At the moment of our birth, God turns the hour glass upside down, and our time starts running out. Benjamin Franklin wrote, “Dost thou love life? Then do not squander time, for that’s the stuff life is made.”
Moses wrote Psalm 90 near the end of his 120 year life. He also penned this Psalm during or at the end of the 40 year wilderness wanderings. This was God’s judgment of wasted years because of Israel’s refusal to obey God and go into Canaan from Kadish-Barnea.
In Psalm 90:12, Moses is requesting God’s help to more wisely use his time for God’s glory. Because Moses lived in the context of death, he was time conscious.
According to Numbers 26, all the men over 20 who refused to obey God and go into the Promised Land totaled 600,000 and were sentenced to die in the wilderness. That means that Moses spent 40 years superintending 1,200,000 funerals (the men above 20 and their wives). That is approximately 87 per day or 3 to 4 each hour. To borrow Donald R. Sunukjian’s title, Moses admonishes us to Count your days to make your days count (Donald R Sunukjian. Invitation to Biblical Preaching. Grand Rapids: Kregel, 2007, 140).
I. Moses first answers the question, “WHY should we invest our time wisely for God’s glory?”
A. Because life is uncertain and death is imminent, we ought to invest our lives (Psalm 90:1-8)
Moses contrasts man’s brevity with God’s eternality.
1. God is eternal.
God existed before man in verse one and before creation in verse two. God gave birth to creation. The word “brought forth” means “birthed.” Maybe in the context of 87 funerals a day, this thought of a birth was comforting to Moses.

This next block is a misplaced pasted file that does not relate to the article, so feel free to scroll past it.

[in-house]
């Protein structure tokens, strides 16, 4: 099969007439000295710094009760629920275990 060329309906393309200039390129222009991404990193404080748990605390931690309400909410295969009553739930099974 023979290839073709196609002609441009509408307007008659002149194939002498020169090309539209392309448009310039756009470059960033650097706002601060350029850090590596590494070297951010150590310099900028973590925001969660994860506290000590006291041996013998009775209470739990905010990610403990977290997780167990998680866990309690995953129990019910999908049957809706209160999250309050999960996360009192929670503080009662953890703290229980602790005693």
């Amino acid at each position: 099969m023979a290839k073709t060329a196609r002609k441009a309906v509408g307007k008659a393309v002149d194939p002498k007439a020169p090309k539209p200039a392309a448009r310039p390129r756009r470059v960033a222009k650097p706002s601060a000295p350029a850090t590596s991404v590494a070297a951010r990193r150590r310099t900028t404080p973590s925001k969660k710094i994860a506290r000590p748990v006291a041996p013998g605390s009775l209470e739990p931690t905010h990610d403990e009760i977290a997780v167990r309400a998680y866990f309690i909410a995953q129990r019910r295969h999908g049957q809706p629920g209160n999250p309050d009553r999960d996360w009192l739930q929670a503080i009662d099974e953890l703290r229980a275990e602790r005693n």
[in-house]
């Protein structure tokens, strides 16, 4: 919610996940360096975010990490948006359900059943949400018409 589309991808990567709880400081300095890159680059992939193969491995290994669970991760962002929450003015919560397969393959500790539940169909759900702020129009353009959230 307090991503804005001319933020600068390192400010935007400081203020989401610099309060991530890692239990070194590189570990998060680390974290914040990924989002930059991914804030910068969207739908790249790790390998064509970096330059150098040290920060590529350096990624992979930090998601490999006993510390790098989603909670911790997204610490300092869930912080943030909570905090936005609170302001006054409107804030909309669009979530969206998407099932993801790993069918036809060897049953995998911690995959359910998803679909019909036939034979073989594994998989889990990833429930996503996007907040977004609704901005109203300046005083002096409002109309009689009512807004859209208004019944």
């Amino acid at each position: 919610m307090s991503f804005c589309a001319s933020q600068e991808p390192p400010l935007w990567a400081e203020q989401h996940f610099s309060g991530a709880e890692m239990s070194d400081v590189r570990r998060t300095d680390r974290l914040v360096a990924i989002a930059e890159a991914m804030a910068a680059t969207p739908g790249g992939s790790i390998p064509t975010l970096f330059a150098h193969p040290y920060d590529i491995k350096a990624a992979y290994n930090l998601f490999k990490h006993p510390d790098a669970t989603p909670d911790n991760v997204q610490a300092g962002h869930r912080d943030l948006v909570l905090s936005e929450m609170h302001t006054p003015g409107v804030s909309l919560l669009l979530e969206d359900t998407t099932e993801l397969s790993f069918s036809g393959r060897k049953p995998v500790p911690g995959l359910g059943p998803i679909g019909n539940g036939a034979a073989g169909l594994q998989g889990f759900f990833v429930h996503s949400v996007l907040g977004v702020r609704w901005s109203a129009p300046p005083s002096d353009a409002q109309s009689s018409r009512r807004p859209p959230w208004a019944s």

2. Man is temporal.
First, Moses talks generally about all people in Psalm 90:3-6.
The reason for man’s short life on earth is given in Psalm 90:3: the Fall of man into sin. The word translated “destruction” can also be translated “dust.” God told Adam, “You shall not eat of the fruit of the tree of the knowledge of good and evil, for in the day that you eat, you will surely die” (Genesis 2:17). Adam disobeyed God and Adam that day died spiritually and began to die physically. Then God added, “You will return to the ground; for out of it you were taken: for dust you are, unto dust shall you return” (3:19). Moses quotes God saying in Psalm 90:3, “Return, you children of man” to the dust just as I warned Adam. Paul wrote of the Fall in Romans 5:12: “Therefore, just as sin came into the world through one man, and death through sin, and so death spread to all men because all sinned.”
The brevity of man’s life is contrasted with God’s eternality in Psalm 90:4. A thousand years to man is like four hours to God or that middle watch in the Jewish night. A year to God is like the tick of the second hand on our watch. God is timeless. God doesn’t grow older. Time does not diminish God’s strength or memory. Even if we could live a thousand years our memory would only cover maybe 100 years and with age that span would greatly decrease.
Erma Bombeck told the funny story about a older woman who was in bed and asked her husband to get her some ice cream with some chocolate sauce on it. Then she admonished, “Write it down so you don’t forget.” He said, “I won’t forget.” Then she added, “Oh, and put some whipped cream on it and sprinkle it with nuts. Are you writing this down?” He said, “I can remember.”
A little time later he handed her a brown paper bag with a hot dog in it. She stared at it for a minute and said, “I told you to write it down. You forgot the mustard.”
God never forgets anything, except our sins when we get saved. In Hebrews 10:17, God promised, “Their sins and iniquities will I remember no more.” God doesn’t forget our sins because of memory loss but He no longer holds our sins against us believers. “Remember” means to respond. In Ecclesiastges 12:1, Solomon advised, “Remember now your creator in the days of your youth” or respond to God while you are young. God doesn’t respond to our sins because all of our sins have been forgiven.
In our next post, we will continue this sermon looking at Moses’ three illustrations of man’s brief existence on earth.